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Monadic Maps and Folds for Arbitrary Datatypes
 Memoranda Informatica, University of Twente
, 1994
"... Each datatype constructor comes equiped not only with a socalled map and fold (catamorphism), as is widely known, but, under some condition, also with a kind of map and fold that are related to an arbitrary given monad. This result follows from the preservation of initiality under lifting from the ..."
Abstract

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Each datatype constructor comes equiped not only with a socalled map and fold (catamorphism), as is widely known, but, under some condition, also with a kind of map and fold that are related to an arbitrary given monad. This result follows from the preservation of initiality under lifting from the category of algebras in a given category to a certain other category of algebras in the Kleisli category related to the monad.
Zstyle notation for Probabilities
, 2004
"... Abstract. A notation for probabilities is proposed that differs from the traditional, conventional notation by making explicit the domains and bound variables involved. The notation borrows from the Z notation, and lends itself well to calculational manipulations, with a smooth transition back and f ..."
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Abstract. A notation for probabilities is proposed that differs from the traditional, conventional notation by making explicit the domains and bound variables involved. The notation borrows from the Z notation, and lends itself well to calculational manipulations, with a smooth transition back and forth to set and predicate notation. 1 Introduction. The notation commonly used in applied probability theory suffers from two drawbacks: the domain of discourse is left implicit, and consequently in predicates the argument is left implicit. To say it in a crude way, the formulas have no meaning without a little verbal story along with them. As a consequence, it is hard to do machine assisted formal calculations (as striven for in, for example, transformational programming [1, 11, 2, 3,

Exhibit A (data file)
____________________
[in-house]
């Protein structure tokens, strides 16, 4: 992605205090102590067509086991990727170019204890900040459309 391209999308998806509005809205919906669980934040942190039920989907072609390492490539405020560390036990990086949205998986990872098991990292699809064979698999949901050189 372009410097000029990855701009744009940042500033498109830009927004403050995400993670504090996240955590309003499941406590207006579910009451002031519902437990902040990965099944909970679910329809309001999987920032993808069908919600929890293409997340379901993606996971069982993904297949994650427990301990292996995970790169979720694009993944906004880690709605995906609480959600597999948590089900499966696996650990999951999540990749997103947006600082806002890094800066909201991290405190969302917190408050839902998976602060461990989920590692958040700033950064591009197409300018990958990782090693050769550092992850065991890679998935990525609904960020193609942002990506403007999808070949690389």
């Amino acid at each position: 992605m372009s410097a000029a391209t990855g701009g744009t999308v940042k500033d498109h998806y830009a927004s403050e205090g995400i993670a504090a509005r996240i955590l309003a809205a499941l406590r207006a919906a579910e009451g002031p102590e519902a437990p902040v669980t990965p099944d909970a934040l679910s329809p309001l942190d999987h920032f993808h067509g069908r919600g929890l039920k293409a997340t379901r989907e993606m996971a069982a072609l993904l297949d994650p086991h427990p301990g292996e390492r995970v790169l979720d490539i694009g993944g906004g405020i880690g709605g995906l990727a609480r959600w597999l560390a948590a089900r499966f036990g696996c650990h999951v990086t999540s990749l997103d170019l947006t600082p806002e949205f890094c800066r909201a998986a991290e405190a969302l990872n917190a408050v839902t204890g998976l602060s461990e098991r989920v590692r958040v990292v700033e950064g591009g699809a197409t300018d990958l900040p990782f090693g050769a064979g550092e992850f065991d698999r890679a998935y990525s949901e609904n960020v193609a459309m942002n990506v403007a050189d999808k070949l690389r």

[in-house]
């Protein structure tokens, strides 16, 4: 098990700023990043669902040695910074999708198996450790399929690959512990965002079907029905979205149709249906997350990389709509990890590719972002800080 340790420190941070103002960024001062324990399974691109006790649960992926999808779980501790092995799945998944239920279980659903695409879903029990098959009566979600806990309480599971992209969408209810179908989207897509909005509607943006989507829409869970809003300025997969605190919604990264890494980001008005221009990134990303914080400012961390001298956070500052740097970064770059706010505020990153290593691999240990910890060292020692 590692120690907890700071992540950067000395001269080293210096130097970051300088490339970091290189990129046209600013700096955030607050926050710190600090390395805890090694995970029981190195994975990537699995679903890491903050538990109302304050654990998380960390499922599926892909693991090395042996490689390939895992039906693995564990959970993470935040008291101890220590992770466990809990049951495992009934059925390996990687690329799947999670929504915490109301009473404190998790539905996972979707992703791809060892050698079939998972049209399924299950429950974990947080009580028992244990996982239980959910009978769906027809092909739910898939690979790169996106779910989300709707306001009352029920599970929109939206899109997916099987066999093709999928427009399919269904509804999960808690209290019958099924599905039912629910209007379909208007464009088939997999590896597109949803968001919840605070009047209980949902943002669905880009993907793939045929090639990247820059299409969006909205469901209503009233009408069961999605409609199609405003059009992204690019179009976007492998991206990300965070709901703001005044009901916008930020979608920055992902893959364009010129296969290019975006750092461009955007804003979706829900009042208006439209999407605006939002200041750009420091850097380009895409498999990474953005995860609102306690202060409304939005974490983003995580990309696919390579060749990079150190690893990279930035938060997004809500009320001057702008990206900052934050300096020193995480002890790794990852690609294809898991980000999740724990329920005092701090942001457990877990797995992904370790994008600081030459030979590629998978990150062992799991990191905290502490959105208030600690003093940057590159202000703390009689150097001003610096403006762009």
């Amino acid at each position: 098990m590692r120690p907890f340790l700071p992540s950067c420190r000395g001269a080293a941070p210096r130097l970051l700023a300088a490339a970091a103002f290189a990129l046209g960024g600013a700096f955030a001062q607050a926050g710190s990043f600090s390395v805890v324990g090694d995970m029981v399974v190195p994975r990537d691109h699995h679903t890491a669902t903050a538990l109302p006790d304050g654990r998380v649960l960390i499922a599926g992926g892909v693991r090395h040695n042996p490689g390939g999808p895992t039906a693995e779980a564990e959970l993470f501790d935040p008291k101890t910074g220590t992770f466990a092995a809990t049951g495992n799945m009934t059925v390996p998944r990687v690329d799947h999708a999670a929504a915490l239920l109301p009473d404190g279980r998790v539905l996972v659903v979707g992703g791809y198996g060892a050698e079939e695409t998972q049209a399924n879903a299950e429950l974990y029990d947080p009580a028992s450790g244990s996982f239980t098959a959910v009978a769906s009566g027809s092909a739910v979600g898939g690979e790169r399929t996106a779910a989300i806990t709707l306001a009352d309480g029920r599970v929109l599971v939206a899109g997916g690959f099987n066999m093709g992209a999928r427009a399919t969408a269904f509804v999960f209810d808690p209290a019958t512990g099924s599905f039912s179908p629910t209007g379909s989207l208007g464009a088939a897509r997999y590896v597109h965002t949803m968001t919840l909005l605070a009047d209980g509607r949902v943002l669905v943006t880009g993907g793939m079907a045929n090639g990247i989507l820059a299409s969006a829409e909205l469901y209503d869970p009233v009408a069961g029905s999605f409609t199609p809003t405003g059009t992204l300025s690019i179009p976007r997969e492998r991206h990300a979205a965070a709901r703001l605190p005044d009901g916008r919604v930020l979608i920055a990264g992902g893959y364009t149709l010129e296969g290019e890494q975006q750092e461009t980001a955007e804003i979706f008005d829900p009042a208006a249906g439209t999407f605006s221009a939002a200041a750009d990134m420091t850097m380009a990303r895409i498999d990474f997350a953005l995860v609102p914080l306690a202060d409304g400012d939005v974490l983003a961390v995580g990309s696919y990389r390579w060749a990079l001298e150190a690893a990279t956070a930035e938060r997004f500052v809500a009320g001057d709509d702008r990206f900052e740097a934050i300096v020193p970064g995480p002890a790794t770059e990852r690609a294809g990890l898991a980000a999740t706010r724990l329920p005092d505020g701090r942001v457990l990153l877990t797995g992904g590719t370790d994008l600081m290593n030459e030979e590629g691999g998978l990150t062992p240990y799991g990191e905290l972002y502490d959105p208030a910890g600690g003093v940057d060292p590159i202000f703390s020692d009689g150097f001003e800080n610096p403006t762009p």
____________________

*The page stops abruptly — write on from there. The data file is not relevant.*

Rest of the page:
Adjunctions
, 1993
"... ing from the particulars, the situation above is described as follows. ffl There are two categories A and B . [In the above example A = Set and B = Mon .] ffl There are two functors F : A ! B and G: B ! A . [Above Ff = Seq f and Gg = g for arrows f and g . For objects the functors act as follows: ..."
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ing from the particulars, the situation above is described as follows. ffl There are two categories A and B . [In the above example A = Set and B = Mon .] ffl There are two functors F : A ! B and G: B ! A . [Above Ff = Seq f and Gg = g for arrows f and g . For objects the functors act as follows: FA = join A , and G(\Phi) = the target set of \Phi .] ffl There are two transformations, ": FG ! I and j: I ! GF . [Above "\Omega =\Omega = and jA = tip A .] ffl There is the bijection bb cc A;B from arrow collection (FA ! B B) to (A ! A GB) (for arbitrary A in A and B in B ) defined by bb/cc = j ; G/ , with inverse dd ee defined by dd'ee = F' ; " . [Above bbgcc = `the restriction of g to the tip elements', and ddfee = `the extension of f to a homomorphism from join to\Omega '.] By definition, such data F; G; "; j; bb cc; and dd ee constitute an adjunction. It is rather easy to verify the given adjunction SeqAdj from the explicit definitions we have given for Mon; tip; join; Seq ; ...